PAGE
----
OKLAHOMA CITY (KOKH) — On Friday former Norman car dealership owner Chris Mayes was sentenced to serve nearly 11 years in federal prison.
Mayes’ charges include wire fraud, conspiracy, issuing forged securities, aggravated identity theft, and obstruction of justice.
US Attorney Robert J. Troester announced this sentence yesterday and also stated that Mayes’ co-defendants, Charles Gooch and Courtney Wells will be sentenced in the coming weeks.
FBI Oklahoma City Special Agent in Charge Edward Gray said “Mayes and his co-defendants orchestrated an elaborate scheme to defraud car buyers and lenders out of millions of dollars by misrepresenting the type, source, and amount of borrower’s down payments and vehicle trade-ins This long-running conspiracy resulted in significant losses to over 20 financial institutions, while hundreds of borrowers were saddled with debt they simply could not afford. The sentence handed down today should serve as a stark reminder that this level of greed comes with an even bigger price to pay. The FBI recognizes the impact of fraudulent business practices on American consumers, and we will continue to work with our law enforcement partners to ensure predators like Mayes are brought to justice”.
On September 16, 2020, Mayes, Gooch, and Wells were indicted on 25 counts for using their positions as co-owners of the Big Red Dealerships (Big Red Sports/Imports, Big Red Kia, Norman Yamaha, Norman Mitsubishi, and Mayes Kia ) to engage in a conspiracy to commit wire fraud in which they attempted to obtain millions of dollars of loan proceeds.
Mayes was the owner of the Big Red Dealerships, Gooch was the compliance officer, and Wells was the financial controller.
The government alleged that each defendant made materially false statements and omissions to lenders about the type, source, and amount of borrower’s down payments or vehicle trade-ins, and bribed at least one loan officer.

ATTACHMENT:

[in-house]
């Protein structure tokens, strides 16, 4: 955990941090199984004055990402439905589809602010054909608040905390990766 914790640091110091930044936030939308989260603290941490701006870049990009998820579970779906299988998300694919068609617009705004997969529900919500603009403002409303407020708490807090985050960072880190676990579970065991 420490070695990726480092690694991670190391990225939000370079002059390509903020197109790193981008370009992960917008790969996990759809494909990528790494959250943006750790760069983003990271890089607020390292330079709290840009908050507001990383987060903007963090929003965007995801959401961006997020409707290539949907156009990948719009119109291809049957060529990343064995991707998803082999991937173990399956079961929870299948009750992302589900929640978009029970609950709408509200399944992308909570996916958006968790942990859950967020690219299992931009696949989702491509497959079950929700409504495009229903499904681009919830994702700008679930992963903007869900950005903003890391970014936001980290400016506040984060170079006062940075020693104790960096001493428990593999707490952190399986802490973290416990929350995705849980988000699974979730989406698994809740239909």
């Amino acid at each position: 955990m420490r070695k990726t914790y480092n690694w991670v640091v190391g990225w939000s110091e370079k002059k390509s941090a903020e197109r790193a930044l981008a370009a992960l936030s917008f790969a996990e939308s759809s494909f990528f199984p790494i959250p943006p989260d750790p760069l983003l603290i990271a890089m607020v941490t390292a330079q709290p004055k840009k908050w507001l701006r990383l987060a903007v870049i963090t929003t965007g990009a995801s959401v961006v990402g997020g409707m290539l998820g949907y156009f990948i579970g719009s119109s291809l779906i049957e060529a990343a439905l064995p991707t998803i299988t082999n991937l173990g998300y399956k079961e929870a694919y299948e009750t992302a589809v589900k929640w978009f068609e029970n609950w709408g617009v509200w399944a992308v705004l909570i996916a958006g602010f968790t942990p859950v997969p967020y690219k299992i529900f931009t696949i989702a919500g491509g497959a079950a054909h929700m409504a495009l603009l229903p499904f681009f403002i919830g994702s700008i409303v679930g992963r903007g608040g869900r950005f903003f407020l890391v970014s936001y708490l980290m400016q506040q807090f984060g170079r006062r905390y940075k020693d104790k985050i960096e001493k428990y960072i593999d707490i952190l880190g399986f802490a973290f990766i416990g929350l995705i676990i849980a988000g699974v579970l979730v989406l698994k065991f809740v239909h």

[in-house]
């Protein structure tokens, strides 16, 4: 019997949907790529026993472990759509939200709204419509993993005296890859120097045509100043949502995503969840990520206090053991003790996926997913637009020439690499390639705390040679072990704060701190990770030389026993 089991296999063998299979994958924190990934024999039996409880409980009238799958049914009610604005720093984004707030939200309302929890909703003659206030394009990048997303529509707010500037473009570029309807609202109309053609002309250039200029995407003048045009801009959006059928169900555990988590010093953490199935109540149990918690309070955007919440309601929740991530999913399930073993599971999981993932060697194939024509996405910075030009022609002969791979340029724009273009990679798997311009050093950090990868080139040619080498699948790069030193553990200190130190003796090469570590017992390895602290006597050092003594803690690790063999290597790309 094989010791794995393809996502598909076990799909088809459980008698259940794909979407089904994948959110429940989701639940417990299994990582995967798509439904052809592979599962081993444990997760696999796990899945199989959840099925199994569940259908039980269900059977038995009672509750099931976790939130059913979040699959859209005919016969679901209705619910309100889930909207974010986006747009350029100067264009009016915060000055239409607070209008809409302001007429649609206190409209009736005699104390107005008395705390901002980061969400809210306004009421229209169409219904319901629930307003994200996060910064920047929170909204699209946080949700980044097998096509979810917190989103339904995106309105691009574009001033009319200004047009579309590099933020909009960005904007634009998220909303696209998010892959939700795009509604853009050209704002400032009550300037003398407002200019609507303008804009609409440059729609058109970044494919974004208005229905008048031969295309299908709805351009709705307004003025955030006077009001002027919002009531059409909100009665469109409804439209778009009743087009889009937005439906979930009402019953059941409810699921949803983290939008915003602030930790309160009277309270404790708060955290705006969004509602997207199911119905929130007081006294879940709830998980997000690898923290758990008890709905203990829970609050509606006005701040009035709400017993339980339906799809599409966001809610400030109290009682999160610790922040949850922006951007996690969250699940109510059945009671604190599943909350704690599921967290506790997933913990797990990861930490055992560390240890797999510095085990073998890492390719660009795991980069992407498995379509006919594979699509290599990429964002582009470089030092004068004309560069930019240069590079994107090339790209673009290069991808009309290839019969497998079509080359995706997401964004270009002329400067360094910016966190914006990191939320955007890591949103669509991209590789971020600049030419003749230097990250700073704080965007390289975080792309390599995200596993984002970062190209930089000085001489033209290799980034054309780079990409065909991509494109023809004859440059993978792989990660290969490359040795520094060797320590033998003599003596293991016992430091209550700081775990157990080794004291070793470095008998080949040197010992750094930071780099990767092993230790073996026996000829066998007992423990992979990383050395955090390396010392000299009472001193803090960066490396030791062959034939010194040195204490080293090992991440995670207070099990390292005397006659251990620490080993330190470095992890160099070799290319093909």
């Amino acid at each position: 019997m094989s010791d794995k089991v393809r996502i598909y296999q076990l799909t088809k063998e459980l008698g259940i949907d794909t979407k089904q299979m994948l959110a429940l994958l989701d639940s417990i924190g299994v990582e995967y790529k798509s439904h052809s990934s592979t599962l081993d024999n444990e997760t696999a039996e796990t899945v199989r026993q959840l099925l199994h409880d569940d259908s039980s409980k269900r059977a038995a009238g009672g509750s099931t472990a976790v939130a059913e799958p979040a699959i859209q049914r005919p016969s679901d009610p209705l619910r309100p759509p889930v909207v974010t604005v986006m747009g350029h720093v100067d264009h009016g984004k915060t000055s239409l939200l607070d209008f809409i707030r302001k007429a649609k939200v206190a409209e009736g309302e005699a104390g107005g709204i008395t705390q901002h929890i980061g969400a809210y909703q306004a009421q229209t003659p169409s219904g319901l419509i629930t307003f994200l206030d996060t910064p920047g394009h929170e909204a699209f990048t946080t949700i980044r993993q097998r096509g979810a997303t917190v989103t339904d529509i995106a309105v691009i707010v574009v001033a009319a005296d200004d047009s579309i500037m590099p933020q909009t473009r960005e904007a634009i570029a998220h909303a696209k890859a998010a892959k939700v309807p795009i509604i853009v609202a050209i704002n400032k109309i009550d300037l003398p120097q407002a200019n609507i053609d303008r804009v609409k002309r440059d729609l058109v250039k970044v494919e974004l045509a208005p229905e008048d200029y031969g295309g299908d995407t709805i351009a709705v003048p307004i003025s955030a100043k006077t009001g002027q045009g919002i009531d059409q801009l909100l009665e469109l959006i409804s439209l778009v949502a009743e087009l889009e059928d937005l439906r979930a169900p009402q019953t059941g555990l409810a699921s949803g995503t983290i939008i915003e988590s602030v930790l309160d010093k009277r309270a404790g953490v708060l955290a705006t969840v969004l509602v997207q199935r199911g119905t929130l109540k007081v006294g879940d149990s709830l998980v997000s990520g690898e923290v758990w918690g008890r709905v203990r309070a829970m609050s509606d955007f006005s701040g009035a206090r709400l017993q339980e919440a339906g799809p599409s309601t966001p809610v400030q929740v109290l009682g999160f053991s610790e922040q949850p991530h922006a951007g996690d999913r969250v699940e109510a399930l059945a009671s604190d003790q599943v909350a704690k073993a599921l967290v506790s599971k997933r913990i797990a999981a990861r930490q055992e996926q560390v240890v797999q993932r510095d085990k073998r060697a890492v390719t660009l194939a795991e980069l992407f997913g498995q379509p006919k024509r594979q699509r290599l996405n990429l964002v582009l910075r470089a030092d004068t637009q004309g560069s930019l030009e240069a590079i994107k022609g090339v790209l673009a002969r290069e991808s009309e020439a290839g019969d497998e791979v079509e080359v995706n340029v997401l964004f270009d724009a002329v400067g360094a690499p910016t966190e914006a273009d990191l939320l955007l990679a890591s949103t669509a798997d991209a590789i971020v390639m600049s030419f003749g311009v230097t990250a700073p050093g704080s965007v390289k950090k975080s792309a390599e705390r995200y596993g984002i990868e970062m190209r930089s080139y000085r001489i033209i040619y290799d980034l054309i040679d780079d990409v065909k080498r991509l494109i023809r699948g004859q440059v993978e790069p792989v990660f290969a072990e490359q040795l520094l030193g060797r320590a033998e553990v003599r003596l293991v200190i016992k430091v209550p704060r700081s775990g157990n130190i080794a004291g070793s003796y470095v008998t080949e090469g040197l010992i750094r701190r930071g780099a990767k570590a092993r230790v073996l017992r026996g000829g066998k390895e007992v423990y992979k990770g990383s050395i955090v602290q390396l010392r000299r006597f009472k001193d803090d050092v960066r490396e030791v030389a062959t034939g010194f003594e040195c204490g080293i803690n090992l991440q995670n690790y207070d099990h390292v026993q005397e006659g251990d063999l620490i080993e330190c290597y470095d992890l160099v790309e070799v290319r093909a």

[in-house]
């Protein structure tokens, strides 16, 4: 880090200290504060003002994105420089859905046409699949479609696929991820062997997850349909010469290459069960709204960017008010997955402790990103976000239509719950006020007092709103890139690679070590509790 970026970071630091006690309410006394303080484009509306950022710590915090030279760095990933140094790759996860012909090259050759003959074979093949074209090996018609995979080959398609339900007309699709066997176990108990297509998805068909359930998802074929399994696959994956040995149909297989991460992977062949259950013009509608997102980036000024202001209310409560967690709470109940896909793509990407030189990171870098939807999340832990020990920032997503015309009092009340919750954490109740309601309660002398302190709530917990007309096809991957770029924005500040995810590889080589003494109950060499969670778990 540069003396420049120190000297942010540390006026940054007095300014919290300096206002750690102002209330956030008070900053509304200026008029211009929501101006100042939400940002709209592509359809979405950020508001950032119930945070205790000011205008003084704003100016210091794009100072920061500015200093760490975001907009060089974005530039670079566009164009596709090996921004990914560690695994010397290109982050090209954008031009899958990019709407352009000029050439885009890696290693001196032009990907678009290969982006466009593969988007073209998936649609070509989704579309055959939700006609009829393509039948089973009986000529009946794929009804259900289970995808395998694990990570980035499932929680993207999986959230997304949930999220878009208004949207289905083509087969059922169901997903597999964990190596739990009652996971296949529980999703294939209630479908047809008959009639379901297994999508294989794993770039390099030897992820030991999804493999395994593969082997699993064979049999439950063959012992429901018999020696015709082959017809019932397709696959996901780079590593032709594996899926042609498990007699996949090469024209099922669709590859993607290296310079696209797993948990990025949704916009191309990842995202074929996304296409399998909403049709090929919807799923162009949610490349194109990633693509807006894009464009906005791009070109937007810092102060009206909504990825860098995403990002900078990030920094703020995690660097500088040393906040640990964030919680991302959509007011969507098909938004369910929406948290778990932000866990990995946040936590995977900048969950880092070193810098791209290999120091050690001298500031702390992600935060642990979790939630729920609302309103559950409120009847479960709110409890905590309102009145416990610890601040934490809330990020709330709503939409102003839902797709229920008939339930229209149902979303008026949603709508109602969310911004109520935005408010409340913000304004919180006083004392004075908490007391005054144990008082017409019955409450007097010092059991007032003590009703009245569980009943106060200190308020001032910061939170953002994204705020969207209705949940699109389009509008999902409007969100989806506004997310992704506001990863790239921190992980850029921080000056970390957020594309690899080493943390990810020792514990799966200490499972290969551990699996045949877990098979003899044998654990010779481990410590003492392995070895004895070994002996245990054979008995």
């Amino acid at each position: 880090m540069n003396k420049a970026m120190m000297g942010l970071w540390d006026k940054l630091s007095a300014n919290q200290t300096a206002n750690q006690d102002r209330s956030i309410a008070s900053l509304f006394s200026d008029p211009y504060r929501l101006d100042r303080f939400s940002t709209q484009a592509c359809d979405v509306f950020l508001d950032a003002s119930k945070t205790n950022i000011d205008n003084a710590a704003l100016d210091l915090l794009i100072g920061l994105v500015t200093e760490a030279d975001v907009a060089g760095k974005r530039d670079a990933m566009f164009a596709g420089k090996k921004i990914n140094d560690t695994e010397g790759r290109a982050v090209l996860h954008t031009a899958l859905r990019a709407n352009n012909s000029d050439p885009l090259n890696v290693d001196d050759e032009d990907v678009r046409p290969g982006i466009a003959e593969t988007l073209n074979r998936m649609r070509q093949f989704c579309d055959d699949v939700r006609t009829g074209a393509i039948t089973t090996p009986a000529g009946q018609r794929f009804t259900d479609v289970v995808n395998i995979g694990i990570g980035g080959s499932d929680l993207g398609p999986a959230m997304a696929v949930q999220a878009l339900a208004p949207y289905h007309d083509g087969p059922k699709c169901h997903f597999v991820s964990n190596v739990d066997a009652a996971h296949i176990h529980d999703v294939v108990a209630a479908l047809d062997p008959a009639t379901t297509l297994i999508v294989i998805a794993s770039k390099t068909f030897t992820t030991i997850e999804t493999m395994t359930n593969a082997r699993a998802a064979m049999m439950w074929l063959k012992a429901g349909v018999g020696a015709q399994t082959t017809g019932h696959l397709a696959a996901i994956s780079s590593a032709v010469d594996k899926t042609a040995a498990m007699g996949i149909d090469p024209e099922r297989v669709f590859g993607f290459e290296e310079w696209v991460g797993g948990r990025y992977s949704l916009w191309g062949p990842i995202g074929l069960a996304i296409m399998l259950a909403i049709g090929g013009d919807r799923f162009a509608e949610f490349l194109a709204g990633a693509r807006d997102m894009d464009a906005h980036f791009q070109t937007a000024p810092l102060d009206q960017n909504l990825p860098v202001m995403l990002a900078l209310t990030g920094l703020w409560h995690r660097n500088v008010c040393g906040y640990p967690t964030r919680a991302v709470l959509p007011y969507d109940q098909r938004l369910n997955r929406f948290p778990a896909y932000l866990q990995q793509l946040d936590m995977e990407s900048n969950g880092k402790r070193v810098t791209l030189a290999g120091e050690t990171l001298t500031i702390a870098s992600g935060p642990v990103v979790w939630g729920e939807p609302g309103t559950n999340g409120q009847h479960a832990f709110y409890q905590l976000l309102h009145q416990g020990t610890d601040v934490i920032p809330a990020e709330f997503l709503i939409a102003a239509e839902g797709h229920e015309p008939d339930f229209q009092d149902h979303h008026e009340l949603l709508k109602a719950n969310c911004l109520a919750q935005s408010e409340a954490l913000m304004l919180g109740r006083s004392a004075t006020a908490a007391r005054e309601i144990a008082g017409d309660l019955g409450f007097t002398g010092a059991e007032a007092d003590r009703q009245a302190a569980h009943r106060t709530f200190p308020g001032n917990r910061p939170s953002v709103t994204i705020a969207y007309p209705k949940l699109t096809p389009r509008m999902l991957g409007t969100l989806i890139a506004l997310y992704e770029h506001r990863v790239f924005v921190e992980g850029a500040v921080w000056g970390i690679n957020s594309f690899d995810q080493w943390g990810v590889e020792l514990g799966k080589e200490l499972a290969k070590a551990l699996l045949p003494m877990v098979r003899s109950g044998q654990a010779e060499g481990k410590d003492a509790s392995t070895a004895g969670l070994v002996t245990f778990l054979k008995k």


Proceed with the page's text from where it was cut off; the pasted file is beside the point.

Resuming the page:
In November of 2021, a jury trial was held in Oklahoma City.
During the trial, testimony was heard that the Big Red Dealerships used advertisements to target customers with poor credit. The defendants fraudulently induced lenders to approve loans for such customers by documenting that said customers provided cash down payments and/or trade-in vehicles, which was not true.
Twelve different customers replied about their experiences, as well as former employees and representatives of several lenders.
In some circumstances, the cash down payment was untrue and was referred to as “King Cash” on internal documents.
When these fake payments were discovered by one lender, Mayes sent threatening emails to the CEO of that lender to halt any investigation from occurring.
Evidence also showed that from February 2015 to late 2017, Big Red Dealerships continued to document the aforementioned fictitious cash down payments, and often, these payments were based on items that were allegedly sold to Norman Pawn & Gun, a pawn shop owned by Gooch, and was in a building owned by Mayes.
After the loan proceeds were received from lenders, Big Red Dealership employees generated checks to the customers for the pawned items, forged the customers’ signatures on the checks, deposited the checks in Big Red Dealership accounts, and later fully reimbursed Norman Pawn & Gun for the down payments.
The jury also heard about the falsely documented vehicle trade-ins so that lenders would approve loans.
On hundreds of occasions, the trade-in vehicle was never provided to Big Red Dealerships and a separate transaction was documented-which was not known by the lender-where the trade-in vehicle was resold to the customer for a dollar.
In November 2021 the jury convicted all three defendants of conspiring to commit wire fraud, convicted Mayes and Gooch with 12 counts of wire fraud based on false information sent to lenders for 12 specific customers, and convicted Wells of six of those counts of wire fraud.
In May of 2022, while awaiting sentencing, Wells and her boyfriend Brandon Landers fled to Mexico to avoid incarceration.
Following a manhunt, the two were captured in Oaxaca, Mexico in October 2022.
In June of this year, Mayes pled guilty to two counts of tampering with official proceedings. At the plea hearing, Mayes admitted he helped to convince co-defendant Wells to flee to Mexico, and that he provided financial support for her flight.
In Mayes’ sentencing hearing on Friday, testimony and evidence were presented to the court, including threats to kill a witness who attended his trial.
Mayes has been sentenced to 130 months in federal prison on his fraud-related counts and 65 months in federal prison for his obstruction-related counts, which will run concurrently.
Mayes has paid over one million dollars in restitution and has been ordered to forfeit profits from the scheme that totals over one million dollars.
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